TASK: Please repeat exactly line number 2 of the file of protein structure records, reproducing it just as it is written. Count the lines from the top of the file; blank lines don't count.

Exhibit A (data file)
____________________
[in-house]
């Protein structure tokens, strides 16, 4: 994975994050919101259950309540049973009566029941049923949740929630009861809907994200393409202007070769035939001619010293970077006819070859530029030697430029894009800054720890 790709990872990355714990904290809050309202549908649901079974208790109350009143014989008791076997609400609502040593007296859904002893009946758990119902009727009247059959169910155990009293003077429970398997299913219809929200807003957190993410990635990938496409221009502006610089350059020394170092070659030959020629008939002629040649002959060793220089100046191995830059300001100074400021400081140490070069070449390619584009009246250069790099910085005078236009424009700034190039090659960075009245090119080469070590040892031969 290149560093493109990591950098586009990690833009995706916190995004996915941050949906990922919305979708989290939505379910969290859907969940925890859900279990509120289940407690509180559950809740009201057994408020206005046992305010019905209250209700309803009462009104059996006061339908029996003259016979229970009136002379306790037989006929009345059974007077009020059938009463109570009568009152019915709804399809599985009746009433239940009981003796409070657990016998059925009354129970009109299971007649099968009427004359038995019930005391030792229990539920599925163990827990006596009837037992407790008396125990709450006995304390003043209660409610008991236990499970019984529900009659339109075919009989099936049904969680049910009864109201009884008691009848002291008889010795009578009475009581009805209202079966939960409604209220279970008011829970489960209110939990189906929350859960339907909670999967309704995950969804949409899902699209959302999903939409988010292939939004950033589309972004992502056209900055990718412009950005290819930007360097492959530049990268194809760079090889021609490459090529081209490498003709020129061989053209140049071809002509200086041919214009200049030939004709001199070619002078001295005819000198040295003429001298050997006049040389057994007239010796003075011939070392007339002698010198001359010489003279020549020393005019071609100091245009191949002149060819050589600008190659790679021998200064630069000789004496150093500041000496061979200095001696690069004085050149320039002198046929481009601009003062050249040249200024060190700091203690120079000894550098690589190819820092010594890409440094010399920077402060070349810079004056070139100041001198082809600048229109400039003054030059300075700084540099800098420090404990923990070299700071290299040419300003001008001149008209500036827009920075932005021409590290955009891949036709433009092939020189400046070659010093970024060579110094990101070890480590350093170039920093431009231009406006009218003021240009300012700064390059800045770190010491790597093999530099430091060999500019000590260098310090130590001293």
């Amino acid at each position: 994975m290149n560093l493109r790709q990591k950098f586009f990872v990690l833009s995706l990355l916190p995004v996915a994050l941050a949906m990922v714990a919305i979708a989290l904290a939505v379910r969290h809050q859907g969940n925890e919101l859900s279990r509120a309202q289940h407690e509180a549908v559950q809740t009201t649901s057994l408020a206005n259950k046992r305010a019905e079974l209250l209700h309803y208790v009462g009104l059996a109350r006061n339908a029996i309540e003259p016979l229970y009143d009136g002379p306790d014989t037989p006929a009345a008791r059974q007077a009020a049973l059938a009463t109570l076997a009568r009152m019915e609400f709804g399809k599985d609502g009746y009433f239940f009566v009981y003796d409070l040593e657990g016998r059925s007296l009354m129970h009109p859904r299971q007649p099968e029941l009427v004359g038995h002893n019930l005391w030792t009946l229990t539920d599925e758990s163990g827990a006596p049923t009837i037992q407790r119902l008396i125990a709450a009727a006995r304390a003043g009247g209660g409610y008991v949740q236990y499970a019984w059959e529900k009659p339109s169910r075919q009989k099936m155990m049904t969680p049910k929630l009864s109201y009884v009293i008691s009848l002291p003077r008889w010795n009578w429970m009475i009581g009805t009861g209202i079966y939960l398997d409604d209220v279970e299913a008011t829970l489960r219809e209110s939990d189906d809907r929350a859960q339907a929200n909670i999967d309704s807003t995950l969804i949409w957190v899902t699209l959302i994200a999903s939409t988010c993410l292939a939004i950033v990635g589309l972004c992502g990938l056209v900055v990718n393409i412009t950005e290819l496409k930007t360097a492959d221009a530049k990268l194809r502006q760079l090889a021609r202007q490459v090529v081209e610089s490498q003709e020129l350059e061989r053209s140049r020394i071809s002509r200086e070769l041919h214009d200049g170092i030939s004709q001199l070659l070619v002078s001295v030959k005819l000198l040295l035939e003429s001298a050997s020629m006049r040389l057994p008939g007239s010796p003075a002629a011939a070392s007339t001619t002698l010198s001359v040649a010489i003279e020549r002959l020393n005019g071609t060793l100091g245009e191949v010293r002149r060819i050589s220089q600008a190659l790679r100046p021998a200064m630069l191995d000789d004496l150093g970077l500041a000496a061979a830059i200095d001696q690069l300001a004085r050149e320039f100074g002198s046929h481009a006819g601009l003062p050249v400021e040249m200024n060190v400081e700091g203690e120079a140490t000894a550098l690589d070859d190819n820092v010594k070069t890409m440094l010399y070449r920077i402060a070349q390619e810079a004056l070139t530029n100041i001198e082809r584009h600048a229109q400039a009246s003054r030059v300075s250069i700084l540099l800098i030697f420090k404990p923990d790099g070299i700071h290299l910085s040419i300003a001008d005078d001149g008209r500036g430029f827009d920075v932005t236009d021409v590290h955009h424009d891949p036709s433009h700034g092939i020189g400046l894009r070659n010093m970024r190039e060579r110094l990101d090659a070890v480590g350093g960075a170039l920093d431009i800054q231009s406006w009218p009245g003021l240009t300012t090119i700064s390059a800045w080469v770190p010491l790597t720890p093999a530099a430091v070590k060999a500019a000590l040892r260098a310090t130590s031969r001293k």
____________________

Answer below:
């Protein structure tokens, strides 16, 4: 994975994050919101259950309540049973009566029941049923949740929630009861809907994200393409202007070769035939001619010293970077006819070859530029030697430029894009800054720890 790709990872990355714990904290809050309202549908649901079974208790109350009143014989008791076997609400609502040593007296859904002893009946758990119902009727009247059959169910155990009293003077429970398997299913219809929200807003957190993410990635990938496409221009502006610089350059020394170092070659030959020629008939002629040649002959060793220089100046191995830059300001100074400021400081140490070069070449390619584009009246250069790099910085005078236009424009700034190039090659960075009245090119080469070590040892031969 290149560093493109990591950098586009990690833009995706916190995004996915941050949906990922919305979708989290939505379910969290859907969940925890859900279990509120289940407690509180559950809740009201057994408020206005046992305010019905209250209700309803009462009104059996006061339908029996003259016979229970009136002379306790037989006929009345059974007077009020059938009463109570009568009152019915709804399809599985009746009433239940009981003796409070657990016998059925009354129970009109299971007649099968009427004359038995019930005391030792229990539920599925163990827990006596009837037992407790008396125990709450006995304390003043209660409610008991236990499970019984529900009659339109075919009989099936049904969680049910009864109201009884008691009848002291008889010795009578009475009581009805209202079966939960409604209220279970008011829970489960209110939990189906929350859960339907909670999967309704995950969804949409899902699209959302999903939409988010292939939004950033589309972004992502056209900055990718412009950005290819930007360097492959530049990268194809760079090889021609490459090529081209490498003709020129061989053209140049071809002509200086041919214009200049030939004709001199070619002078001295005819000198040295003429001298050997006049040389057994007239010796003075011939070392007339002698010198001359010489003279020549020393005019071609100091245009191949002149060819050589600008190659790679021998200064630069000789004496150093500041000496061979200095001696690069004085050149320039002198046929481009601009003062050249040249200024060190700091203690120079000894550098690589190819820092010594890409440094010399920077402060070349810079004056070139100041001198082809600048229109400039003054030059300075700084540099800098420090404990923990070299700071290299040419300003001008001149008209500036827009920075932005021409590290955009891949036709433009092939020189400046070659010093970024060579110094990101070890480590350093170039920093431009231009406006009218003021240009300012700064390059800045770190010491790597093999530099430091060999500019000590260098310090130590001293």